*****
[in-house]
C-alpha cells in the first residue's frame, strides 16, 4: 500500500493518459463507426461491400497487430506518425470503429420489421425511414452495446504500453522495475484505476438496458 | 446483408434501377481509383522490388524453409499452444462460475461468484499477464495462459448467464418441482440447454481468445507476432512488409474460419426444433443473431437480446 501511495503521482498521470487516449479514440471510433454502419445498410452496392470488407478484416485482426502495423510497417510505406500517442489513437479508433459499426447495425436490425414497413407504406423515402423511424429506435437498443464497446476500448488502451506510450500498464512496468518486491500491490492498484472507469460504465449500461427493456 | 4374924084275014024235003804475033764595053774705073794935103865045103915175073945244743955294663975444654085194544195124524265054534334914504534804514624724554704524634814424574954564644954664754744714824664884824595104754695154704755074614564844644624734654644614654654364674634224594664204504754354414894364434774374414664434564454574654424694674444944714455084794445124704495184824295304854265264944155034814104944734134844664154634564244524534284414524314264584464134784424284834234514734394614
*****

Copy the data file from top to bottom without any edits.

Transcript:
[in-house]
C-alpha cells in the first residue's frame, strides 16, 4: 500500500493518459463507426461491400497487430506518425470503429420489421425511414452495446504500453522495475484505476438496458 | 446483408434501377481509383522490388524453409499452444462460475461468484499477464495462459448467464418441482440447454481468445507476432512488409474460419426444433443473431437480446 501511495503521482498521470487516449479514440471510433454502419445498410452496392470488407478484416485482426502495423510497417510505406500517442489513437479508433459499426447495425436490425414497413407504406423515402423511424429506435437498443464497446476500448488502451506510450500498464512496468518486491500491490492498484472507469460504465449500461427493456 | 4374924084275014024235003804475033764595053774705073794935103865045103915175073945244743955294663975444654085194544195124524265054534334914504534804514624724554704524634814424574954564644954664754744714824664884824595104754695154704755074614564844644624734654644614654654364674634224594664204504754354414894364434774374414664434564454574654424694674444944714455084794445124704495184824295304854265264944155034814104944734134844664154634564244524534284414524314264584464134784424284834234514734394614